6.8. The Appellant contended that the lower Authority has failed to recognize the fact that several clarifications have been issued by the CBIC with respect to taxation of vouchers; that vide FAQ dated 15th Dec 2018, the CBIC had clarified that the time of supply of voucher in respect of goods and services shall be (a) the date of issue of voucher, if the supply is identifiable at that point; or (b) the date of redemption of voucher in all other cases; that the same has also been clarified in the CBEC Flyer No 5 dated 1-1-2018; that the instructions and clarifications by the CBIC are binding on the Department. The Appellant also relied on the order of the Tamil Nadu Appellate Authority for Advance Ruling in the case of Kalyan Jewellers India Ltd – 2021 (50) GSTL 96 (AAAR-TN) wherein it was held that Voucher, being an instrument used as consideration to settle an application, is a type of money, as long as such instrument is recognized by the Reserve Bank of India; that when a voucher is issued, though it is just a means of payment of consideration for a future supply, subsection (4) of Section 12 and 13 determine the time of supply of the underlying good(s) or service(s); voucher per se is neither a goods nor a service; it is a means for payment of consideration. Regarding classification of voucher, the Tamil Nadu AAAR held that since voucher is only an instrument of consideration and not goods or services, the same is not classifiable separately but only the supply associated with the voucher is classifiable according to the nature of goods or services supplied in exchange of the voucher earlier issued to the customer.
6.9 Since the vouchers are not classifiable as goods or services by virtue of them being simply payment instruments or consideration for the supply of goods or services at a future date, the Appellant prayed that the vouchers are not liable to tax under GST and the impugned ruling may be set aside.
7. The appellant was granted a virtual hearing on 27th October 2021. However, the same was adjourned at the request of the Appellant and the hearing was held on 30th November 2021.The hearing was conducted on the Webex platform following the guidelines issued by the CBIC vide Instruction F.No 390/Misc/3/2019-JC dated 21st August 2020. The Appellant was represented by Shri. M. S Nagaraja, Advocate and authorised representative. The Advocate explained the facts of the case and the circumstances leading to the present appeal. He submitted that the Appellant deals with three types of vouchers i.e (i) Gift voucher, (ii) Cash Back voucher and (iii) Multi option voucher. The Appellant purchases the vouchers from companies who are authorised by RBI to issue vouchers; that the Payment & Settlements Act, 2007 and the RBI guidelines regulates the system of issue and redemption of vouchers; that the purchased vouchers are given to indenting companies who in turn give the vouchers to their employees who are the beneficiaries; that the beneficiary will present the voucher to the merchant as a payment for the goods or services. They submitted that the beneficiary has a claim on the voucher and is assured of certain goods or services on presenting the voucher and for this reason, the voucher is considered as actionable claim. They relied on the Supreme Court decision in the case of Sunrise Associates wherein it was held that sale of lottery ticket is an actionable claim; that in their case, the voucher is akin to lottery ticket and hence the qualifies as an actionable claim and hence by virtue of entry Sl.No 6 of Schedule III of the CGST Act, the transaction of supply of vouchers being an actionable claim is neither a supply of goods or services. They also relied on the Supreme Court decision in the case of Sodexo SVC India Pvt Ltd where the Apex Court had examined the issue of vouchers and held that the meal vouchers issued by Sodexo are not ‘goods’; that although the decision of the Apex Court was rendered in the context of Octroi and Local Body Tax, the analysis made by the Supreme Court on the nature of vouchers will apply even to their case.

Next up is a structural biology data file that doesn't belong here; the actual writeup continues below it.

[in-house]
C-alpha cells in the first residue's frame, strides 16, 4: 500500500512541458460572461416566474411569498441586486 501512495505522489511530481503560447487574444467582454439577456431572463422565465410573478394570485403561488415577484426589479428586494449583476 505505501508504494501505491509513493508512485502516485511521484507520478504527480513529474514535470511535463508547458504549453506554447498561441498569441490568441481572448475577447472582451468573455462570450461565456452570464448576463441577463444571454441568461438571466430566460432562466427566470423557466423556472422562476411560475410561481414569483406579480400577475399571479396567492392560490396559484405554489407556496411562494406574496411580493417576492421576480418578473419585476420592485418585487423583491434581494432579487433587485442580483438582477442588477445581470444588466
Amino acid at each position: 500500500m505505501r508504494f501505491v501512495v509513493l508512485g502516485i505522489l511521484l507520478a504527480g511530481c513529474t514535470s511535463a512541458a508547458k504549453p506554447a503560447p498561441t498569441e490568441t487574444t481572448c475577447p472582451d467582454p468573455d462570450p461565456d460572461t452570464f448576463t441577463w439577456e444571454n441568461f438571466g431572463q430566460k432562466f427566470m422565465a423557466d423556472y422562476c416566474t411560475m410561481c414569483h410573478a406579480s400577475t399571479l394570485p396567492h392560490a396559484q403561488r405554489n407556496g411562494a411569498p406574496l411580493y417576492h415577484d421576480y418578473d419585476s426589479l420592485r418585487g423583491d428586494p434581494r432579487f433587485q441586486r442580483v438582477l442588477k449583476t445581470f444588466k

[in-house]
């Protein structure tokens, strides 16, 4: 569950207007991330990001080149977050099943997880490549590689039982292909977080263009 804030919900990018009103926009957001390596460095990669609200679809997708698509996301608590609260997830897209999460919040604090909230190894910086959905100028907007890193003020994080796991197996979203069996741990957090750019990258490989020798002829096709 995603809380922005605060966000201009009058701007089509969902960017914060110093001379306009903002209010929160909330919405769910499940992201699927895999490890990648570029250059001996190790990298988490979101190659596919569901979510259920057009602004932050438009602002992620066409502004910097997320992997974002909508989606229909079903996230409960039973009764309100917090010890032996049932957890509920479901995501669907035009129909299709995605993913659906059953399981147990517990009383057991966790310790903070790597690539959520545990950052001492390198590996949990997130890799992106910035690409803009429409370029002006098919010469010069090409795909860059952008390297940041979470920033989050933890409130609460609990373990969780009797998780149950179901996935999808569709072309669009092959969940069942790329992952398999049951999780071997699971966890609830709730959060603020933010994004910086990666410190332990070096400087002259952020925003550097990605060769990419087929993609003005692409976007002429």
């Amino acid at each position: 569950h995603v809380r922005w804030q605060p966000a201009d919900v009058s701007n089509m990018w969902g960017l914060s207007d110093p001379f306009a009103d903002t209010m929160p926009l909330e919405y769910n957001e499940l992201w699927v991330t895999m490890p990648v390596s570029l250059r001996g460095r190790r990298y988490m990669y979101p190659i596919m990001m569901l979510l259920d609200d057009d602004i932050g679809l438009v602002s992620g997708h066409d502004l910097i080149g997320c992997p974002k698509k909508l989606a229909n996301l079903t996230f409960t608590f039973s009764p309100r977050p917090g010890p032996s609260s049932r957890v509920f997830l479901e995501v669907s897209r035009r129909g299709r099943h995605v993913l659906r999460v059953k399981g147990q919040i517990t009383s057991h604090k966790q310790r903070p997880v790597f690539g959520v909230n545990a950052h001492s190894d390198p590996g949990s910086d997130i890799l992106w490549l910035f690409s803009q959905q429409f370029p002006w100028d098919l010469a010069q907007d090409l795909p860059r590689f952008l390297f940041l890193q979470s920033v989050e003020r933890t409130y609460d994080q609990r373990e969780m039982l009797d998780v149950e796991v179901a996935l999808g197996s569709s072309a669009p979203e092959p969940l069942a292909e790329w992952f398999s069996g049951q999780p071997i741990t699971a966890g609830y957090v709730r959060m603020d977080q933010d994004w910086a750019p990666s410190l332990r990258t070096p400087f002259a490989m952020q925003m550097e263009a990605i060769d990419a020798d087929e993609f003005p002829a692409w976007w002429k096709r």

7.1. On a specific query by the Member as to whether the Appellant is authorized by RBI to issue the voucher, the Advocate categorically clarified that they Appellant is not the issuer of the voucher and is also not authorized by RBI to issue any voucher; that the Appellant is merely trading in the vouchers issued by the issuer. Further, they also submitted that the provisions of time of supply of voucher as given in Section 12(4) of the CGST Act, pertains to the time of supply of the underlying goods and services and does not mean that the voucher is ‘goods’. In view of the above, they submitted that the lower Authority has wrongly interpreted their activity as a transaction in goods and prayed that the same may be set aside.
7.2. In the additional written submissions vide letter dated 6th December 2021, the Appellant summarised the submissions made during the personal hearing and also submitted that they are providing marketing service by sourcing and supply of vouchers; that the Appellant is purchasing Gift Vouchers, Cash Back Vouchers and Multiple Option Vouchers (For Ex: Amazon E-Gift Vouchers, Shoppers Stop E-Gift Card, Sony Pictures E-Gift Vouchers, Makemy Trip E-Gift Vouchers, Flipkart E-Gift Vouchers, Dominos E-Gift Voucher, Big Bazar E-Gift Vouchers, Big Basket E-Gift Vouchers, Myntra E-Gift Vouchers, etc) and supplying to clients. A copy of the Bill of Supply dated 31.10.2021 issued by MIS Qwikcilver for supply of E-Gift Vouchers; a copy of Invoice dated 14.10.2021 issued by Paytm for the value of service and commission on payment of GST and invoice dated 09.9.2021 issued by VLCC Health Care Ltd to show that the tax has been paid on the value of service provided by the service provider were submitted by the Appellant. Further, a copy of Payment Solution Agreement dated 1.9.2021 between M/s. One97 Communications Ltd and the Appellant was also submitted.